Do you ever change your outfit, miss store operator? That doesn’t seem very good for adventuring.

Beelining through the central storyline could probably be done in twenty hours or less, if a host of good luck came one’s way. Without extraordinary good fortune somewhere around forty hours is a more realistic timeframe for completion, and the game has a number of optional dungeons and side quests to offer further enticement. The difficulty one will experience reaching the finish is highly variable due to the random placement of many aspects, though the deepest parts of dungeons tend to sport a lot of enemies that hit very hard.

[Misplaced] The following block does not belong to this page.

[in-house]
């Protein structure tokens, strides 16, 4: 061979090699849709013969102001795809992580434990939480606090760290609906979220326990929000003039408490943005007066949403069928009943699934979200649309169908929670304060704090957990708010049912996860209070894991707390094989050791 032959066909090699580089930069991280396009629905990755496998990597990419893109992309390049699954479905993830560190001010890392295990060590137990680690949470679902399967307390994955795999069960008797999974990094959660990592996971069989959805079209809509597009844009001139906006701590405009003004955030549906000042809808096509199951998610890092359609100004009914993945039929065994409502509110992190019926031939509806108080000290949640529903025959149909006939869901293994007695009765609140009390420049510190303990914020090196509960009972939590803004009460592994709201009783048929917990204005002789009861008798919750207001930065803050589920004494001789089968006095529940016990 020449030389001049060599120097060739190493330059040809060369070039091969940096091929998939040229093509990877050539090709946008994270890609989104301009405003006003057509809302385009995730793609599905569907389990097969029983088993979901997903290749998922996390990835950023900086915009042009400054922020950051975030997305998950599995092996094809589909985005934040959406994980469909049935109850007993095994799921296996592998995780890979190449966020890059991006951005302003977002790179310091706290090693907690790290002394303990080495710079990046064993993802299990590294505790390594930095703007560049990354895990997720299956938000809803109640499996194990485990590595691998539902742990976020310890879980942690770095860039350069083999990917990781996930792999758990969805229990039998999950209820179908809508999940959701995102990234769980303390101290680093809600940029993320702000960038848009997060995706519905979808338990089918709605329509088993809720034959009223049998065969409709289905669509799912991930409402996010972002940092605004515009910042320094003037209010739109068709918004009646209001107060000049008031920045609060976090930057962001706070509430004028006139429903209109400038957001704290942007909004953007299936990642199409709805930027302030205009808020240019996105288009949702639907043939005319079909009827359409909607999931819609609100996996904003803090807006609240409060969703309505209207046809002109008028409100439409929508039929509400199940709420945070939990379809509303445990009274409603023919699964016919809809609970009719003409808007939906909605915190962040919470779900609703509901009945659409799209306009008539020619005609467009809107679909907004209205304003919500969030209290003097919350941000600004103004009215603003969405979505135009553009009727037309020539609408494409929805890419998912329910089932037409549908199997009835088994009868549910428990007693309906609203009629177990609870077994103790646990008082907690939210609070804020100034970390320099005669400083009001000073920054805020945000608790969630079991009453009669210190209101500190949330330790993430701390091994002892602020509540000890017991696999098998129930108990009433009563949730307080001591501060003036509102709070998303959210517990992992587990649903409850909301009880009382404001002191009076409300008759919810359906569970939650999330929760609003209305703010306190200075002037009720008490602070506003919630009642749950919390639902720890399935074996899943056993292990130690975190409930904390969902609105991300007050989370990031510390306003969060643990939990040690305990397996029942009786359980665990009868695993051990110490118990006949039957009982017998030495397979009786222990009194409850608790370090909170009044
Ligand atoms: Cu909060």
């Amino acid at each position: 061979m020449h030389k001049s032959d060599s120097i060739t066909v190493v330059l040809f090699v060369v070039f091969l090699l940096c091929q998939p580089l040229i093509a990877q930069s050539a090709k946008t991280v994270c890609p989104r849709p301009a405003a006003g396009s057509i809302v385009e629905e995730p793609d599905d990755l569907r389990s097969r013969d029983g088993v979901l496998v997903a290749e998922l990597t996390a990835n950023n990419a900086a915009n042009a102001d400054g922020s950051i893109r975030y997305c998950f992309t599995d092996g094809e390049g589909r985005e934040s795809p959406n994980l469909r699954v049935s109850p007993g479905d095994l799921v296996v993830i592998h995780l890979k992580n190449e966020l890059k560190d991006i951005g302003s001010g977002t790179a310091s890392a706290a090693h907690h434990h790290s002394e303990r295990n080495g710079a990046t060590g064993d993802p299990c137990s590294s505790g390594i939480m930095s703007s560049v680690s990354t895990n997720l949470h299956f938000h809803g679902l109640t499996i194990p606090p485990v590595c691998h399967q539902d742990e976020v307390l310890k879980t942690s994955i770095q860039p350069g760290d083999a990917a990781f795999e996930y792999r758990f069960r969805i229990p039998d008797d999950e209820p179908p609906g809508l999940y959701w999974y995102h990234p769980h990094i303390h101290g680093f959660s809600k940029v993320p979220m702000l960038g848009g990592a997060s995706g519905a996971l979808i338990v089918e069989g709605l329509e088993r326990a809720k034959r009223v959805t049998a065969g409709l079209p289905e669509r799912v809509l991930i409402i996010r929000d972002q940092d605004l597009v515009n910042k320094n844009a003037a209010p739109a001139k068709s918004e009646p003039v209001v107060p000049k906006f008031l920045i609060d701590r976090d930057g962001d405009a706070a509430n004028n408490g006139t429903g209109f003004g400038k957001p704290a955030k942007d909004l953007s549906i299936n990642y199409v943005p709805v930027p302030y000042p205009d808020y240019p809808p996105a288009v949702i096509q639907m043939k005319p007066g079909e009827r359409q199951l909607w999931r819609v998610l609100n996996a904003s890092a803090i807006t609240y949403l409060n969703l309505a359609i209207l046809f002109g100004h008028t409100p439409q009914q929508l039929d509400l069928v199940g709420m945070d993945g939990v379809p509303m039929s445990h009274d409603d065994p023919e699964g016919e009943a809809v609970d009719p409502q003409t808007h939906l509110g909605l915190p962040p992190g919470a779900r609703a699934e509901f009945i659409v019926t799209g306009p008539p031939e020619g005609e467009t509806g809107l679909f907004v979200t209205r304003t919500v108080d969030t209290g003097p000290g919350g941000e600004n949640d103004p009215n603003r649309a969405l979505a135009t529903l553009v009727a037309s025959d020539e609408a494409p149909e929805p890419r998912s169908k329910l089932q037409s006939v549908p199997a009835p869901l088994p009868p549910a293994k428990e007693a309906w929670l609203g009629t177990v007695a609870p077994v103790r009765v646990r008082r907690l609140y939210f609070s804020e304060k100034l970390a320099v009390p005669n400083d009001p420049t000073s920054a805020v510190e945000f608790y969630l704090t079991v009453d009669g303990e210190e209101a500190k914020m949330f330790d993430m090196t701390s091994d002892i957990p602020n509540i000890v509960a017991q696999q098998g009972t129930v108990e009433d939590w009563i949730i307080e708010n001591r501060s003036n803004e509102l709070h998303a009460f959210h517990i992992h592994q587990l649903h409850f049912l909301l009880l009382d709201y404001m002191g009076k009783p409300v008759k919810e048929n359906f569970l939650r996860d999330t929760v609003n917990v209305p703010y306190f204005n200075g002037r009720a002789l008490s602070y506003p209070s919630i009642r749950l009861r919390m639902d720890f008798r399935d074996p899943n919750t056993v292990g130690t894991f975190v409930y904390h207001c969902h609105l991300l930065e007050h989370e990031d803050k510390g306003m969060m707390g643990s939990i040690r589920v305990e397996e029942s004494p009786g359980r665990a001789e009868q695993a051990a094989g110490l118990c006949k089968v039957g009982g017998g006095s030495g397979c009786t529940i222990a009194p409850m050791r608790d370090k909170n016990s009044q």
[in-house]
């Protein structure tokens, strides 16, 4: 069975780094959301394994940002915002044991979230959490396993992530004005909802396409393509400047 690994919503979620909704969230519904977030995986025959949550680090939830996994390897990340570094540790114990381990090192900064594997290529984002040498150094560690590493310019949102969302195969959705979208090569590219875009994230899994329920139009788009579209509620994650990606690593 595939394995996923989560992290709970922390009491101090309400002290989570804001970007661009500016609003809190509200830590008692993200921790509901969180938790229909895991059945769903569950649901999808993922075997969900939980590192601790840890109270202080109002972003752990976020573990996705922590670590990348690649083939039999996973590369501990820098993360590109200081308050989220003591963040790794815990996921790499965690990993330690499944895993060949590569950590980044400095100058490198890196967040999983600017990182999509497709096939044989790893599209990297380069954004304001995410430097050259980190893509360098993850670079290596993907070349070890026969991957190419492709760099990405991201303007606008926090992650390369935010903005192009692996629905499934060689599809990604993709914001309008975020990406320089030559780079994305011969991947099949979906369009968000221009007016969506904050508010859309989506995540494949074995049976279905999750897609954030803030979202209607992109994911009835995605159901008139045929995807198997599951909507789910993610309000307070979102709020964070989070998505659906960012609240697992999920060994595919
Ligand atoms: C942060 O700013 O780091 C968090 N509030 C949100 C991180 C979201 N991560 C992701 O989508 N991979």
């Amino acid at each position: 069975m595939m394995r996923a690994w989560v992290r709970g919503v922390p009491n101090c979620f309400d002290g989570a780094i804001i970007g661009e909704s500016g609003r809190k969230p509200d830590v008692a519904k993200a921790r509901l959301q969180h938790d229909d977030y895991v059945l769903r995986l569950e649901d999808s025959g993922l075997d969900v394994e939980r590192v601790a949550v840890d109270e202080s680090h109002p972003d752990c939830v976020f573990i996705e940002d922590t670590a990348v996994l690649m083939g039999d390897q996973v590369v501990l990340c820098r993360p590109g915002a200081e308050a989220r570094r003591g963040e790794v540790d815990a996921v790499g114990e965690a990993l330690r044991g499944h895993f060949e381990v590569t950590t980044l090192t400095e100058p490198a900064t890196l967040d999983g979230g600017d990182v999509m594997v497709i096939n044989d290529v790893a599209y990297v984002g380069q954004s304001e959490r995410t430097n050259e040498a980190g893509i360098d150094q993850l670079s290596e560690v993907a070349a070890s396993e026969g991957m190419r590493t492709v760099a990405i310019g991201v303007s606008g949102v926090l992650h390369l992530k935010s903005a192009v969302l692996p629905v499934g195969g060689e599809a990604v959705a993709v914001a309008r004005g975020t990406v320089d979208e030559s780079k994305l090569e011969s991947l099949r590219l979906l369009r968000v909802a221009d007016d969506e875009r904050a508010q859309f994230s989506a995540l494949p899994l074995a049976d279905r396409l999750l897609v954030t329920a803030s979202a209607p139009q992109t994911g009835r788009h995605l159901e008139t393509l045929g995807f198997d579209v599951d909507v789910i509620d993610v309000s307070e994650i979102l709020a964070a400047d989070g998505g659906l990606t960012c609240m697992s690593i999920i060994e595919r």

Enemy designs all came from the earlier 3DS Etrian Odyssey titles, and are well rendered as small figures in an overhead view. There aren’t all that many though, and seeing the same opponents for over twenty floors is unimpressive. The dungeons themselves look pretty much the same throughout as well, though some shadows are added to the bottom floors in an effort to make them look more menacing. The music is all pulled from earlier Etrian Odyssey titles, and remains captivating. The lack of anything new is a bit dismaying, though the remix of a boss tune from Etrian Odyssey IV in the seventh dungeon is superb.